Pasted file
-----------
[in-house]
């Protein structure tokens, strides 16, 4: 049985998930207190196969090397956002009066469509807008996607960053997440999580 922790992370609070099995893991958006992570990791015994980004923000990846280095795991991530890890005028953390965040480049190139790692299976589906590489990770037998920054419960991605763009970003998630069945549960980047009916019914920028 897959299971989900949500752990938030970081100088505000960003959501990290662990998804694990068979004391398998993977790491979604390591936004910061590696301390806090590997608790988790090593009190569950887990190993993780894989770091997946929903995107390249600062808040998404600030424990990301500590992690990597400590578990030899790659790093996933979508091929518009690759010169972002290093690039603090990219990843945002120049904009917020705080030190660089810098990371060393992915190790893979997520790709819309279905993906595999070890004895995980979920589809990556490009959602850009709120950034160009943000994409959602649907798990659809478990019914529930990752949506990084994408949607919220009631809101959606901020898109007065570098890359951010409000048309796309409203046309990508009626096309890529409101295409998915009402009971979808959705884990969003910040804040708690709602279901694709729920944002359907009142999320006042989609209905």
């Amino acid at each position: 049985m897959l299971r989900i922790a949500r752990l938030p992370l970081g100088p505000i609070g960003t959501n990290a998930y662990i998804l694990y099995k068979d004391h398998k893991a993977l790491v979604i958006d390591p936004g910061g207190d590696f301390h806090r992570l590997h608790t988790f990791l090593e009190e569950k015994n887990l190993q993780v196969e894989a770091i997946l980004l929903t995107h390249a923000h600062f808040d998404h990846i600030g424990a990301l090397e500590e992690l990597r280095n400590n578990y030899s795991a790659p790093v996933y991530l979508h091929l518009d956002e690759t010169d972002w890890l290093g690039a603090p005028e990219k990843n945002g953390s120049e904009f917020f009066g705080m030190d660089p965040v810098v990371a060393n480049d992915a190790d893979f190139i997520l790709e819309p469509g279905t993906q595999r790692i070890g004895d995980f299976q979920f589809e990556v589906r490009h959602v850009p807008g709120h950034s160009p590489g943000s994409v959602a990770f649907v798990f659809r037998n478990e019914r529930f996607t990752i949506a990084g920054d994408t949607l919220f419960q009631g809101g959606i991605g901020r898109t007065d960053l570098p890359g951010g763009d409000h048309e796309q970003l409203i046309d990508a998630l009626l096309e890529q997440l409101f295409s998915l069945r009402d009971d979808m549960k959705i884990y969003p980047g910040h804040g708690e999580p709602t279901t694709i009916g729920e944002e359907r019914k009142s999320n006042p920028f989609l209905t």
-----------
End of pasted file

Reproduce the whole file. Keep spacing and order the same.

[in-house]
């Protein structure tokens, strides 16, 4: 049985998930207190196969090397956002009066469509807008996607960053997440999580 922790992370609070099995893991958006992570990791015994980004923000990846280095795991991530890890005028953390965040480049190139790692299976589906590489990770037998920054419960991605763009970003998630069945549960980047009916019914920028 897959299971989900949500752990938030970081100088505000960003959501990290662990998804694990068979004391398998993977790491979604390591936004910061590696301390806090590997608790988790090593009190569950887990190993993780894989770091997946929903995107390249600062808040998404600030424990990301500590992690990597400590578990030899790659790093996933979508091929518009690759010169972002290093690039603090990219990843945002120049904009917020705080030190660089810098990371060393992915190790893979997520790709819309279905993906595999070890004895995980979920589809990556490009959602850009709120950034160009943000994409959602649907798990659809478990019914529930990752949506990084994408949607919220009631809101959606901020898109007065570098890359951010409000048309796309409203046309990508009626096309890529409101295409998915009402009971979808959705884990969003910040804040708690709602279901694709729920944002359907009142999320006042989609209905």
């Amino acid at each position: 049985m897959l299971r989900i922790a949500r752990l938030p992370l970081g100088p505000i609070g960003t959501n990290a998930y662990i998804l694990y099995k068979d004391h398998k893991a993977l790491v979604i958006d390591p936004g910061g207190d590696f301390h806090r992570l590997h608790t988790f990791l090593e009190e569950k015994n887990l190993q993780v196969e894989a770091i997946l980004l929903t995107h390249a923000h600062f808040d998404h990846i600030g424990a990301l090397e500590e992690l990597r280095n400590n578990y030899s795991a790659p790093v996933y991530l979508h091929l518009d956002e690759t010169d972002w890890l290093g690039a603090p005028e990219k990843n945002g953390s120049e904009f917020f009066g705080m030190d660089p965040v810098v990371a060393n480049d992915a190790d893979f190139i997520l790709e819309p469509g279905t993906q595999r790692i070890g004895d995980f299976q979920f589809e990556v589906r490009h959602v850009p807008g709120h950034s160009p590489g943000s994409v959602a990770f649907v798990f659809r037998n478990e019914r529930f996607t990752i949506a990084g920054d994408t949607l919220f419960q009631g809101g959606i991605g901020r898109t007065d960053l570098p890359g951010g763009d409000h048309e796309q970003l409203i046309d990508a998630l009626l096309e890529q997440l409101f295409s998915l069945r009402d009971d979808m549960k959705i884990y969003p980047g910040h804040g708690e999580p709602t279901t694709i009916g729920e944002e359907r019914k009142s999320n006042p920028f989609l209905t």